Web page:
From the Spring 2021 issue of Wild Works
In the Winter 2020 issue of Wild Works, our “Election Update” article outlined some of the changes we expected based on the 2020 elections. We’re happy to report that our initial predictions regarding the end of the “energy dominance” agenda, support for the 30×30 initiative (conserving 30% of our nation’s lands and waters by 2030), and a new era at the Bureau of Land Management (BLM) were correct! As we pass President Biden’s 100th day in office, our excitement continues to grow about the opportunities we see with the new administration and Congress.
In his inaugural address, President Biden said, “The cry for help is coming from the planet itself.” This sobering assessment led him to quickly issue an “Executive Order (EO) on Tackling the Climate Crisis at Home and Abroad.” In addition to policies that call on nearly every agency and department of the federal government to put the climate crisis at the center of their work, the EO calls for the end of fossil fuel subsidies, the creation of a Civilian Climate Corps, and pledges support for the 30×30 initiative.
Critically important for our work here at Wilderness Workshop, the EO directed the Interior Department to pause all new oil and gas leasing on public lands while the Department conducts a comprehensive review and reconsideration of the federal oil and gas program. Through this review, the Interior Department will consider the impacts of oil and gas leasing and development on our climate and other public lands resources and values.
We’ve been urging the federal government to modernize its oil and gas program for years, and we sprang into action right away to provide formal recommendations to the Interior Department for ensuring the review includes a comprehensive assessment of problems we’ve seen first hand and that have plagued the federal oil and gas program for decades. Key elements of our recommendations for oil and gas reform include:
- Protect wildlands, wildlife habitat, backcountry recreation and other important public lands values from oil and gas development by closing those areas to leasing.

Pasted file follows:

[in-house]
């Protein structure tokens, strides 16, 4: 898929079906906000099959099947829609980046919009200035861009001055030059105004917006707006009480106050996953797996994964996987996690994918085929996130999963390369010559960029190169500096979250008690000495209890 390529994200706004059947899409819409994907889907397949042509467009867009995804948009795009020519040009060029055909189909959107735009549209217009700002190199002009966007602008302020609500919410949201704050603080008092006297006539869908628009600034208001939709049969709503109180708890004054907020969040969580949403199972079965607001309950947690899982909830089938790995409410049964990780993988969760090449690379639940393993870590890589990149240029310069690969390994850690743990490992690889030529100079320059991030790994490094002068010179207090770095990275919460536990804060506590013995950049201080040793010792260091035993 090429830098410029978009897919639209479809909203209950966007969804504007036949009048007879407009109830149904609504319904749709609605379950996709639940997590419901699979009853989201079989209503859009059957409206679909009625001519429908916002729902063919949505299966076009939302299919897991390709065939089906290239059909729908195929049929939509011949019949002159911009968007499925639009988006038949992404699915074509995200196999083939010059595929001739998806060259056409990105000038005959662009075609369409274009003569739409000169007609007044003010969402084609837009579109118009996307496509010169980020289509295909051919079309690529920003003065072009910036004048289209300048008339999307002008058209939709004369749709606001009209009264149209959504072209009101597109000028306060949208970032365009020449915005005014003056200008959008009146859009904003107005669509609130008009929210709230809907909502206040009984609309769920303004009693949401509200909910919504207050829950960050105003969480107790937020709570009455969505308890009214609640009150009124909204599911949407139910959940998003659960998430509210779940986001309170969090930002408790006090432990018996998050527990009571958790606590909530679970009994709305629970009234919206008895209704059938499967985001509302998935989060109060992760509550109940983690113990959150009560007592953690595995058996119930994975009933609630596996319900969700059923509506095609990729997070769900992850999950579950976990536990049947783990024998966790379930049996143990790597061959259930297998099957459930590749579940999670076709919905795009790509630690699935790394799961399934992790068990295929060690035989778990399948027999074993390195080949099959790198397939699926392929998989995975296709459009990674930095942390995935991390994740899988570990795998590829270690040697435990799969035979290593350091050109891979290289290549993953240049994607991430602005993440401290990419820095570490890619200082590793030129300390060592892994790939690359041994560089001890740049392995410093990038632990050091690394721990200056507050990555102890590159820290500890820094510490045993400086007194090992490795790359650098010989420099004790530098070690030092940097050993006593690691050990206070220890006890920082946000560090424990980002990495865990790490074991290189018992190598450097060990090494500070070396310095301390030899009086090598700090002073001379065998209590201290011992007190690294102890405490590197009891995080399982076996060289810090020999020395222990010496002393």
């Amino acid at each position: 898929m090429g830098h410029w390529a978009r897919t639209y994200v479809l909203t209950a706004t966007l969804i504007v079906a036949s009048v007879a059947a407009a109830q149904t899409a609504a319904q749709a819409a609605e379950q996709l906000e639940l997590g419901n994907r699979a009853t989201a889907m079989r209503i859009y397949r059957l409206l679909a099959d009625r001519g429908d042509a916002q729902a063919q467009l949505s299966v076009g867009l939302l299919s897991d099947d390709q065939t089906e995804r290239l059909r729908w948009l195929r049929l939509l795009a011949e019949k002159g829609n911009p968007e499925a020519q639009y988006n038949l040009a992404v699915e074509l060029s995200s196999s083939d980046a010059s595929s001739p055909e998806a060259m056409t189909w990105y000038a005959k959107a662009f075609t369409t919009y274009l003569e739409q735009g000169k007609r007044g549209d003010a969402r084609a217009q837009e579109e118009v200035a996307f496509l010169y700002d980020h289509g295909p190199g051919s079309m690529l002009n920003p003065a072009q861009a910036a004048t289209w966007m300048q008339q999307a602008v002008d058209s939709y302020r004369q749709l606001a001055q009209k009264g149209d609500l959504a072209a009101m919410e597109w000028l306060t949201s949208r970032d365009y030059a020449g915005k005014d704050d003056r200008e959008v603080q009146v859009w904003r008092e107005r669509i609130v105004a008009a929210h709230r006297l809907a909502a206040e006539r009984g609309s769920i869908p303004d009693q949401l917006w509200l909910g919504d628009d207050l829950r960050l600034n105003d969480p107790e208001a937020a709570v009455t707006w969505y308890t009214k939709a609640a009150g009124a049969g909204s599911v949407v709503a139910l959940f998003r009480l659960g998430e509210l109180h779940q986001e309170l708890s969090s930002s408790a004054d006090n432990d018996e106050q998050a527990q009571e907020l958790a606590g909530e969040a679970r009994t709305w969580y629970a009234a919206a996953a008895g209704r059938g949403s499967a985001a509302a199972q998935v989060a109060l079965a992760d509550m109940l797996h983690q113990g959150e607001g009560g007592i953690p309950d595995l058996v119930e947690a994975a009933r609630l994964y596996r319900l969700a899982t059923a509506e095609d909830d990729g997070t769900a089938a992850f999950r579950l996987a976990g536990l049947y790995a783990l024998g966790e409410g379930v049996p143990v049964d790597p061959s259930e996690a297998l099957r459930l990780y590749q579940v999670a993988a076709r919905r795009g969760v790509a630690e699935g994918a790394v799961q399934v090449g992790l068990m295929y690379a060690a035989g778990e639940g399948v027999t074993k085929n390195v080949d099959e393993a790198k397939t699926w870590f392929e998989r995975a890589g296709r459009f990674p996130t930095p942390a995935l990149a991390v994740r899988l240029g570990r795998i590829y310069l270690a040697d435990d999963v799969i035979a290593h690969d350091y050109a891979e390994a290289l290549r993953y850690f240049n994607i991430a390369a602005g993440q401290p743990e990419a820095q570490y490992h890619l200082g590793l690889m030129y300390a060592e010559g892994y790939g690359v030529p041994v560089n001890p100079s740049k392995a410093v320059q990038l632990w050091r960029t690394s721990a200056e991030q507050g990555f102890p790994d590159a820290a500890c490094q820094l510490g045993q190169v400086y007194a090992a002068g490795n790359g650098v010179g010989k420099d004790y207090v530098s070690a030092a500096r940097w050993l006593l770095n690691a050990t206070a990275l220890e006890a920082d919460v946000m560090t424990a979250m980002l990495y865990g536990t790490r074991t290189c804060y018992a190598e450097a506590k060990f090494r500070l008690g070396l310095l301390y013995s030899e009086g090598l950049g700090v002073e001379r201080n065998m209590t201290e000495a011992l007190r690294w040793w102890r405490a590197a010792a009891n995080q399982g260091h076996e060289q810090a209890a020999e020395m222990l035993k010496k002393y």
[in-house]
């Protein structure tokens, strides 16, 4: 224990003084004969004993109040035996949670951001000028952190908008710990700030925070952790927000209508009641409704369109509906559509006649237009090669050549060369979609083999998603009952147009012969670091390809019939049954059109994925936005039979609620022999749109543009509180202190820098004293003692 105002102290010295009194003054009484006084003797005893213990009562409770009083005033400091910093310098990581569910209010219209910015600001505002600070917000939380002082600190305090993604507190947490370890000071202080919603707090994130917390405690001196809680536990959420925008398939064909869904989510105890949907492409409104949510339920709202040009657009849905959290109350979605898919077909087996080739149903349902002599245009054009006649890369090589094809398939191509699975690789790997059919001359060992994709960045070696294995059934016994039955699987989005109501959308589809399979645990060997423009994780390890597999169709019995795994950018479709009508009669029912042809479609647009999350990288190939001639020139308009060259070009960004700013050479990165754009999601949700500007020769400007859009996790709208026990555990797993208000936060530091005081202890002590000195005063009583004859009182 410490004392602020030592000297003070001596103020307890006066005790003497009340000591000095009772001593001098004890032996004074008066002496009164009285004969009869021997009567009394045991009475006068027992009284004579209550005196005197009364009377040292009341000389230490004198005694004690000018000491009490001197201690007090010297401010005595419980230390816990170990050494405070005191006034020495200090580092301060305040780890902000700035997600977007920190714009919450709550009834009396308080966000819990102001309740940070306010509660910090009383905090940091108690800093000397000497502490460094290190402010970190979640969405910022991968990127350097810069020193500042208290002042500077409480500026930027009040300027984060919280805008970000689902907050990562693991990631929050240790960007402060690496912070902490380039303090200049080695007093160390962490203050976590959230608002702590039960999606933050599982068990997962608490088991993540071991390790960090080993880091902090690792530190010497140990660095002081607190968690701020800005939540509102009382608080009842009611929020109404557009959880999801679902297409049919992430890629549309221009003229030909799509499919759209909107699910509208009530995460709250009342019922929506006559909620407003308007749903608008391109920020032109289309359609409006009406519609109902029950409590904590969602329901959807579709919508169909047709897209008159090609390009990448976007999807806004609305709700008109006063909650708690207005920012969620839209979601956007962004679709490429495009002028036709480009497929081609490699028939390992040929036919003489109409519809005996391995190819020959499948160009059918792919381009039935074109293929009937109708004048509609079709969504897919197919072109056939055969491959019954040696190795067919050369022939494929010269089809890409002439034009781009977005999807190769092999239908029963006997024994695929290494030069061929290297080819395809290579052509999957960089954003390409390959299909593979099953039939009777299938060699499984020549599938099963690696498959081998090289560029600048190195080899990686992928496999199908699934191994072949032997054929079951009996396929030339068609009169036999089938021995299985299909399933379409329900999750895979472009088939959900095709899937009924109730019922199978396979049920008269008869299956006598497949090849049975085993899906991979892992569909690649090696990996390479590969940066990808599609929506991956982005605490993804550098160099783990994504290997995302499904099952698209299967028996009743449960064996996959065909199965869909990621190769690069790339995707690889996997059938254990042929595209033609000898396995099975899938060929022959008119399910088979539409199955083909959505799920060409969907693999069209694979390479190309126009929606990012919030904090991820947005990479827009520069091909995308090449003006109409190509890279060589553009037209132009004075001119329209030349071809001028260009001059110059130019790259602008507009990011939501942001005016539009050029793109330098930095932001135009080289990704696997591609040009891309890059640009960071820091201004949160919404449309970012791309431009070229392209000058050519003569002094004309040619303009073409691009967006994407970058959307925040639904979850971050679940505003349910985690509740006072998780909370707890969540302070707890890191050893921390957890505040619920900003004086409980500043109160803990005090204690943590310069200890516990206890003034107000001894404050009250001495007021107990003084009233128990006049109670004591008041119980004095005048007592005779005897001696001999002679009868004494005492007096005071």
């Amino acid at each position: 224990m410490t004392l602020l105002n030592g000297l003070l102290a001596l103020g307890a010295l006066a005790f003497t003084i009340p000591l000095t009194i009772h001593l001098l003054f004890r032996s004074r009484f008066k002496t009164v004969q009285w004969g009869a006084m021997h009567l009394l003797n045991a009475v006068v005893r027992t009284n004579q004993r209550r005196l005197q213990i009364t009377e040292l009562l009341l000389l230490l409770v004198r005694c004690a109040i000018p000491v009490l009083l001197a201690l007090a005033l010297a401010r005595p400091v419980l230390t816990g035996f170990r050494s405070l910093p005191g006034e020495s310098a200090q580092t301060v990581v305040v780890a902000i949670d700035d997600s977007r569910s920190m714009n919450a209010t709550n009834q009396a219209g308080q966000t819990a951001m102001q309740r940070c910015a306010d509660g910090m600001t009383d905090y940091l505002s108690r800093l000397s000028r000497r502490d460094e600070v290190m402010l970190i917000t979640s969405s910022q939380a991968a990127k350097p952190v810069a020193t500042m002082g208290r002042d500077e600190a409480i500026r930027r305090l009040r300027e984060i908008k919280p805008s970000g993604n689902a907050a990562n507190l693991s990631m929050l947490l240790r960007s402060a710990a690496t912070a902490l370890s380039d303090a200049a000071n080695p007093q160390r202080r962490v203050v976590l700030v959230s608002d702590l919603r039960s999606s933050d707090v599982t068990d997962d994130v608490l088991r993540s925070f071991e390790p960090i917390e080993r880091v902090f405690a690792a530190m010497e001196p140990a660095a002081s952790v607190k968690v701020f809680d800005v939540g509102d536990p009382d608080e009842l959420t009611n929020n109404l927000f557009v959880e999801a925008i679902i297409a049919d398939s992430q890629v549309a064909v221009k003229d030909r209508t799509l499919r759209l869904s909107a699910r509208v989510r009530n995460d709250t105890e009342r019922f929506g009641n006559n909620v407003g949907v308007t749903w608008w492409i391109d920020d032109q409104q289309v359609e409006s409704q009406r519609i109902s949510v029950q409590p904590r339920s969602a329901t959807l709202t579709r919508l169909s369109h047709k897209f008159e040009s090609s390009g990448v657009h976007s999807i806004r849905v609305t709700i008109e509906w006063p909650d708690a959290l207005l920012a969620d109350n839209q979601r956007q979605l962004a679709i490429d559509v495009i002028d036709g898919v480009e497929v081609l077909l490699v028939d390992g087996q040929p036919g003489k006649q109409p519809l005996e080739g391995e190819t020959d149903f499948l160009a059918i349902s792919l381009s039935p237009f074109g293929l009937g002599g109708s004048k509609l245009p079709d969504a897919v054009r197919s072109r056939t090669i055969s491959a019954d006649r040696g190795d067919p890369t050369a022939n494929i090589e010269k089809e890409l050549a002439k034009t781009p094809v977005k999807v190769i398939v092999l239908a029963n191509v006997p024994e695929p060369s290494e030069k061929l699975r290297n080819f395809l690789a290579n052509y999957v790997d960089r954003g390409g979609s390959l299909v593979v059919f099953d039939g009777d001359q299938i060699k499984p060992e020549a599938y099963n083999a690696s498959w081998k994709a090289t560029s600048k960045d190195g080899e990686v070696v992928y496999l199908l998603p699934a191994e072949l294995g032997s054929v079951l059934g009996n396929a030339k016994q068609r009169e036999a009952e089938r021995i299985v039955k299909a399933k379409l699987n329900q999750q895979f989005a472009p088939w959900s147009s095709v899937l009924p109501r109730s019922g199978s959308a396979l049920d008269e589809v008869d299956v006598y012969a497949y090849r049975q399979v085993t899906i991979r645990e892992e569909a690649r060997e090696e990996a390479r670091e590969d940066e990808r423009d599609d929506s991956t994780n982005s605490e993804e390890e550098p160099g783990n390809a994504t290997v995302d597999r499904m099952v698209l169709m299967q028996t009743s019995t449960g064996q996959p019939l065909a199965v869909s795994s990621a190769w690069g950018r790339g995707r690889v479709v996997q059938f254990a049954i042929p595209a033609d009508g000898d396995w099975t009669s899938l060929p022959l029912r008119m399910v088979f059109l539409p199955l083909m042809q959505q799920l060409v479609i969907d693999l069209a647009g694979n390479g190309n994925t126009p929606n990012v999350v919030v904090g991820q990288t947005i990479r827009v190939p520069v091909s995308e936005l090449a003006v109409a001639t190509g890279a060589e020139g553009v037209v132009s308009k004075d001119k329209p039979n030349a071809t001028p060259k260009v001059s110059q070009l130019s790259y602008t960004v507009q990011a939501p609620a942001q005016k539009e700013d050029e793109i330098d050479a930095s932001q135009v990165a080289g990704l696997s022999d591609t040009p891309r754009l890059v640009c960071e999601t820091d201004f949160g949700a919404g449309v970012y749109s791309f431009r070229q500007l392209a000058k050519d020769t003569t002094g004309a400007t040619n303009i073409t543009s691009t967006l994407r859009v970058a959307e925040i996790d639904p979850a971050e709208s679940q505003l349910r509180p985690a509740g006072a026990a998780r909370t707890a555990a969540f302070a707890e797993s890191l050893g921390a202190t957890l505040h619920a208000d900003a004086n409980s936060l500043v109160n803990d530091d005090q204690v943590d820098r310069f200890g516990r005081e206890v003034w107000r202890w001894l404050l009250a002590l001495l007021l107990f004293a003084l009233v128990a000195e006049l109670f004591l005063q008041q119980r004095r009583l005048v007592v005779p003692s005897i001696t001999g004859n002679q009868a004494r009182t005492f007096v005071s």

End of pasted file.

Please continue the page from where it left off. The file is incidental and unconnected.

- Align oil and gas leasing and permitting decisions with national and global climate targets, and assess the cumulative impacts of the federal oil and gas program on climate change.
- Manage a rapid decline of fossil fuel production on public lands that is equitable and sustains and revitalizes rural economies.
- Close loopholes that enable the oil and gas industry to speculate on our public lands and hold leases indefinitely with no public oversight.
- Ensure public participation opportunities in all decisions affecting oil and gas management on our public lands.
In another key provision, the EO makes clear that environmental justice is a major priority, committing the Biden-Harris administration to “secure environmental justice and spur economic opportunity for disadvantaged communities that have been historically marginalized and overburdened by pollution and underinvestment.” To achieve this the EO establishes two White House Environmental Justice Councils and directs all federal agencies to make achieving environmental justice part of their mission.
We have much work ahead and we’ll need to hold the Biden-Harris administration accountable to the inspiring vision set forth in the EO. Yet we have early reasons to be optimistic – in April, Interior Secretary Deb Haaland issued a Secretarial Order implementing portions of the EO at the Interior Department. The Secretarial Order established a Departmental Climate Task Force to implement the review and reconsideration of the federal oil and gas program, identify strategies to reduce climate pollution and foster economic revitalization of energy communities. The Secretarial Order also directs agencies to restore integrity to the NEPA process in three important ways: analyzing climate change; engaging environmental justice and Indigenous communities; and no longer applying the Trump administration’s watered-down NEPA rule.
Early Excitement for Public Lands
CORE Act: In late February 2021, the CORE (Colorado Outdoor Recreation & Economy) Act – which would protect the Thompson and Continental Divides and is championed by Rep. Joe Neguse – passed the House of Representatives for a third time! It’s now in the Senate, where pro-conservation Senators Bennet and Hickenlooper are working to move it forward. The Senate isn’t known for expediency, but we’re optimistic about the Bill’s chances in the 117th Congress.
BLM’s Deb Haaland: President Biden’s appointment of Deb Haaland of New Mexico as the first Native American to serve as Secretary of the Interior is as historic as it is exciting. She was a strong public lands ally as a member of the House Natural Resources Committee, supporting 30×30, equity within climate and conservation policies, and decisive action on climate. We look forward to working with Secretary Haaland and Interior agencies on efforts to restore public process and engagement while protecting public lands for all Americans.